Formative Britain. An archaeology of Britain, Fifth to Eleventh Century AD

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FORMATIVE BRITAIN came out from Routledge on 31 January 2019 after 10 years in the making. It offers a synthesis of the history of the whole island of Britain from the Fifth to the Eleventh century (c400-1100AD), using archaeology alone. It reviews the surviving prehistoric and Roman landscape (Inheritance), the appearance of peoples (Looking for Personhood), the forms of settlements (Working from Home), the role of burial grounds (Addressing eternity), the role of sculpture, churches and illuminated manuscripts (Monumentality), myths and records (the Materiality of words), and concludes with a presentation of Narratives, reflections and legacies. It divides the island into seven regions and its experience into three periods, and argues that the encounters of natives and incomers and their different beliefs forged a moment that was truly Formative, its effects being still active today. It is unusual in using the archaeology to illuminate the texts rather than vice versa. And in giving equal weight to all parts of the island, removing the English bias of documentary history -- since everyone, though e'er so poor - leaves an archaeological record.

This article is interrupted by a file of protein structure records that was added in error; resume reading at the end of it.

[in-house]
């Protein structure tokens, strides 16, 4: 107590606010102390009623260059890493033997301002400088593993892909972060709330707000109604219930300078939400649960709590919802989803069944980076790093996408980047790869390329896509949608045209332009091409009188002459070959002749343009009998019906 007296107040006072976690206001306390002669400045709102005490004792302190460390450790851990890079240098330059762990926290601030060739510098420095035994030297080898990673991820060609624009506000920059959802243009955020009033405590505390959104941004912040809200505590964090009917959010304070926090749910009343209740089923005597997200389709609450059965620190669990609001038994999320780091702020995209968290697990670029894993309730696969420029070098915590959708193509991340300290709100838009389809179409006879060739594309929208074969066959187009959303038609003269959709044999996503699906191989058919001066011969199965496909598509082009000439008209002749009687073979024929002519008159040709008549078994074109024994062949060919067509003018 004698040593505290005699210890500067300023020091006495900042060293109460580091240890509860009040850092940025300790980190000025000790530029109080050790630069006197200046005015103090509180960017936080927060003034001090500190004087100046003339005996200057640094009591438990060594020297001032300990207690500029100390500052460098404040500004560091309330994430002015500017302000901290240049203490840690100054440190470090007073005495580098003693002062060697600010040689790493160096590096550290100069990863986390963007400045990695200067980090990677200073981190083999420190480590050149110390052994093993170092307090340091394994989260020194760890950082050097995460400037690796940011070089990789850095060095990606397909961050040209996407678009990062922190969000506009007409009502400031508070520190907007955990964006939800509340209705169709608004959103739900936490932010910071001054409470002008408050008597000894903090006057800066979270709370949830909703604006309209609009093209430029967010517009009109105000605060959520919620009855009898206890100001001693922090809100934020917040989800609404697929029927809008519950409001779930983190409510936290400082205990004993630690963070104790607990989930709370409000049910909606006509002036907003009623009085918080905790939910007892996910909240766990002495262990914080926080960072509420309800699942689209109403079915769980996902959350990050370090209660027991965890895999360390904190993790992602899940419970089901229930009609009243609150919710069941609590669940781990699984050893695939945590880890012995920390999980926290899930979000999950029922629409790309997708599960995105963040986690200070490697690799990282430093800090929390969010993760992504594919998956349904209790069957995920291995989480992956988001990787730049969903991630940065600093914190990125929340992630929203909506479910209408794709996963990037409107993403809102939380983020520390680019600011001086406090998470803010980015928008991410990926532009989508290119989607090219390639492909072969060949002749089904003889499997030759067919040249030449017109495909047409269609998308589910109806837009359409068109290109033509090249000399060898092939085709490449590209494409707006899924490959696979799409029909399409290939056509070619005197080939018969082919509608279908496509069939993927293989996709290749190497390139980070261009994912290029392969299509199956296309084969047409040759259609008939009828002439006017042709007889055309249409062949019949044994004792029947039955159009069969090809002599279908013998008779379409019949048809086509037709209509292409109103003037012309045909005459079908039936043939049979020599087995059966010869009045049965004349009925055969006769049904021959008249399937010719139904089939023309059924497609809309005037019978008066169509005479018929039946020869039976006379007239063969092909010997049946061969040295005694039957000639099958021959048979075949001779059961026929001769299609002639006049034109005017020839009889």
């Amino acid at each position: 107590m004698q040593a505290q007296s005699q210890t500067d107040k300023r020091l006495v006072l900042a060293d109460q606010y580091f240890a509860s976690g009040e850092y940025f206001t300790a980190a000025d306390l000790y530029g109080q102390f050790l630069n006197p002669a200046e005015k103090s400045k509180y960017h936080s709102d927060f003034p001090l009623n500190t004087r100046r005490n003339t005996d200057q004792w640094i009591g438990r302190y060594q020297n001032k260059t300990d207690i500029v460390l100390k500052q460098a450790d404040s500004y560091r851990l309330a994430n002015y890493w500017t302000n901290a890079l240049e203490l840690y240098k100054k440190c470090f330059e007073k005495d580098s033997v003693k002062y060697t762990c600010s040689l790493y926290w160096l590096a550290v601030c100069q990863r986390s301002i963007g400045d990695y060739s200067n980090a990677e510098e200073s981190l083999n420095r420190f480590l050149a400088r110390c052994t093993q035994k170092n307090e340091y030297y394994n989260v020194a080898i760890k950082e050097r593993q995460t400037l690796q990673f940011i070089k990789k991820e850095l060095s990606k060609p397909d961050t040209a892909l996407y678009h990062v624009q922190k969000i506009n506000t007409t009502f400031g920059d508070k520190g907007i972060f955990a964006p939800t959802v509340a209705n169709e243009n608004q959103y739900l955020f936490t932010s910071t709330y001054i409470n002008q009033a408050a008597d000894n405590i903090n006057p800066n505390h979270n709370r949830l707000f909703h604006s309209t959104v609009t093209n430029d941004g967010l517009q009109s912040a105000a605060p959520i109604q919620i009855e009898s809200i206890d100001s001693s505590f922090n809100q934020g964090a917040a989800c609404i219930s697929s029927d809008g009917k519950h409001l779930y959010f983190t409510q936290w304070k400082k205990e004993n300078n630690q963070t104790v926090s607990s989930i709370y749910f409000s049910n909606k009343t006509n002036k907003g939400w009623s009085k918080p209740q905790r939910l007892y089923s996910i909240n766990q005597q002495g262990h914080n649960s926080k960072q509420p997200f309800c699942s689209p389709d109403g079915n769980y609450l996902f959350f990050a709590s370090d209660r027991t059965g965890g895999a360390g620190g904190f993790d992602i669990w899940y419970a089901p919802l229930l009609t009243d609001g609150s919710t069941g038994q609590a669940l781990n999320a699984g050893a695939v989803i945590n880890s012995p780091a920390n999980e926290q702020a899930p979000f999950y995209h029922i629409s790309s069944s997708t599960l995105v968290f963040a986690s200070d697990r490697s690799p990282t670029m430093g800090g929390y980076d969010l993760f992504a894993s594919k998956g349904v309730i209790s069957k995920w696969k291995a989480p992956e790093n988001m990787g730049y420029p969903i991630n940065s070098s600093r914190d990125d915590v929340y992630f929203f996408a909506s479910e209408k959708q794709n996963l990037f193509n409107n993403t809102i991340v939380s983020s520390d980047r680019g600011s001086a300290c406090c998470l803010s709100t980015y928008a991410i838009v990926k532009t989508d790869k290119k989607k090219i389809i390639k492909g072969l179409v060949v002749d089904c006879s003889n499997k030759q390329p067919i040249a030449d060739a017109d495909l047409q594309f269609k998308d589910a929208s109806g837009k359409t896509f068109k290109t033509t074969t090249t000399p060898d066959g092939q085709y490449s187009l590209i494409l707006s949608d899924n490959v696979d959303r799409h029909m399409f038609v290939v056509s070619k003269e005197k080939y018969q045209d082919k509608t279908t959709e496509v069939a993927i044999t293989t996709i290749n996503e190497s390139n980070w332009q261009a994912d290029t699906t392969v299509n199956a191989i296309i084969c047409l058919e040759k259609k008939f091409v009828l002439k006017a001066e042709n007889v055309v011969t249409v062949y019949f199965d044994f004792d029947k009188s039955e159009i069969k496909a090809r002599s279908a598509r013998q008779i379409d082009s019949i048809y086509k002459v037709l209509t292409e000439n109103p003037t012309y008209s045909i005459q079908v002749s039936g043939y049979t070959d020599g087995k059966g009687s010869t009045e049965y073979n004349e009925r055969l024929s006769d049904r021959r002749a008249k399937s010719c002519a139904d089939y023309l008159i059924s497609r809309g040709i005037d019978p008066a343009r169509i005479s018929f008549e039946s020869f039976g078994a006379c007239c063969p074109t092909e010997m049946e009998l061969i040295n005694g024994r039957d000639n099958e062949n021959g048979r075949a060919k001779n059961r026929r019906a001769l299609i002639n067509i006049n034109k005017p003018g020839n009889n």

Formative Britain is not a text book but a thesis - the thesis being that the three driving forces of lordship, spirituality and wealth creation, while always with us, had different and varying emphases in the regions and periods. These ideological convictions are primarily what drives change and makes history happen.

Grateful thanks for making this book happen are owed to Jo Tozer, Autumn Spalding and supportive friends of many years. It is available as a hardback (c.£85), a paperback (c.£27) and ebook (c£20). Contact